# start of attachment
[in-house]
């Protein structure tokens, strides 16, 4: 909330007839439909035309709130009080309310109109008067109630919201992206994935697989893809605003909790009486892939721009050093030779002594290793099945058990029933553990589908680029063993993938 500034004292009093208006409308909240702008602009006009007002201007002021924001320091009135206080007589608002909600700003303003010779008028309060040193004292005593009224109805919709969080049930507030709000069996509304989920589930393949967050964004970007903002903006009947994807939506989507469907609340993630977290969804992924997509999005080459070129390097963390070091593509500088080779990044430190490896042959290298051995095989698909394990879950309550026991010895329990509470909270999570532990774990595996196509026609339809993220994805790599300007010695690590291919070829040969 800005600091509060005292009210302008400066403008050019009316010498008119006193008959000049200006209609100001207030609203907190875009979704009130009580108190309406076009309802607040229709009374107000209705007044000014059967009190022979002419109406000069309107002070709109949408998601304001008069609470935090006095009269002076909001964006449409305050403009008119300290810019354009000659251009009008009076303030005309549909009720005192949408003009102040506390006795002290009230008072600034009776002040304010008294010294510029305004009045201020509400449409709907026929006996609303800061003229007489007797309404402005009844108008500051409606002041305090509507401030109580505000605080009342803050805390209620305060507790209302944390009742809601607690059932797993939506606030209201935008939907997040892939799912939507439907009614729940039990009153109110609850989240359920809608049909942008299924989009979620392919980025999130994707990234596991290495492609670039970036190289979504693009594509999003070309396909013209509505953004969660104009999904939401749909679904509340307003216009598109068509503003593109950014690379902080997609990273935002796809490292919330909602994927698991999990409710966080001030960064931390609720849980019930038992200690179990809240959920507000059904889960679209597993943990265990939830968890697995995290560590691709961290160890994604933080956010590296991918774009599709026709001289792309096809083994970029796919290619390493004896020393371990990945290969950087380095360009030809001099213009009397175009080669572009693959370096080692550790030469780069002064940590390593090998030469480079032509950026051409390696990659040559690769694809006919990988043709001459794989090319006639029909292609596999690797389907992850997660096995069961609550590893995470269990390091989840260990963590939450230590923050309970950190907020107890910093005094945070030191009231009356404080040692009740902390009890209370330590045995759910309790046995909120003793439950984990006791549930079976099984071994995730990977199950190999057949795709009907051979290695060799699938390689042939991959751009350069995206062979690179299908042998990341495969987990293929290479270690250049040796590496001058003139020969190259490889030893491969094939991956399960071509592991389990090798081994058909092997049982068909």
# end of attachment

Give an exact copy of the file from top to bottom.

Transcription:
[in-house]
């Protein structure tokens, strides 16, 4: 909330007839439909035309709130009080309310109109008067109630919201992206994935697989893809605003909790009486892939721009050093030779002594290793099945058990029933553990589908680029063993993938 500034004292009093208006409308909240702008602009006009007002201007002021924001320091009135206080007589608002909600700003303003010779008028309060040193004292005593009224109805919709969080049930507030709000069996509304989920589930393949967050964004970007903002903006009947994807939506989507469907609340993630977290969804992924997509999005080459070129390097963390070091593509500088080779990044430190490896042959290298051995095989698909394990879950309550026991010895329990509470909270999570532990774990595996196509026609339809993220994805790599300007010695690590291919070829040969 800005600091509060005292009210302008400066403008050019009316010498008119006193008959000049200006209609100001207030609203907190875009979704009130009580108190309406076009309802607040229709009374107000209705007044000014059967009190022979002419109406000069309107002070709109949408998601304001008069609470935090006095009269002076909001964006449409305050403009008119300290810019354009000659251009009008009076303030005309549909009720005192949408003009102040506390006795002290009230008072600034009776002040304010008294010294510029305004009045201020509400449409709907026929006996609303800061003229007489007797309404402005009844108008500051409606002041305090509507401030109580505000605080009342803050805390209620305060507790209302944390009742809601607690059932797993939506606030209201935008939907997040892939799912939507439907009614729940039990009153109110609850989240359920809608049909942008299924989009979620392919980025999130994707990234596991290495492609670039970036190289979504693009594509999003070309396909013209509505953004969660104009999904939401749909679904509340307003216009598109068509503003593109950014690379902080997609990273935002796809490292919330909602994927698991999990409710966080001030960064931390609720849980019930038992200690179990809240959920507000059904889960679209597993943990265990939830968890697995995290560590691709961290160890994604933080956010590296991918774009599709026709001289792309096809083994970029796919290619390493004896020393371990990945290969950087380095360009030809001099213009009397175009080669572009693959370096080692550790030469780069002064940590390593090998030469480079032509950026051409390696990659040559690769694809006919990988043709001459794989090319006639029909292609596999690797389907992850997660096995069961609550590893995470269990390091989840260990963590939450230590923050309970950190907020107890910093005094945070030191009231009356404080040692009740902390009890209370330590045995759910309790046995909120003793439950984990006791549930079976099984071994995730990977199950190999057949795709009907051979290695060799699938390689042939991959751009350069995206062979690179299908042998990341495969987990293929290479270690250049040796590496001058003139020969190259490889030893491969094939991956399960071509592991389990090798081994058909092997049982068909």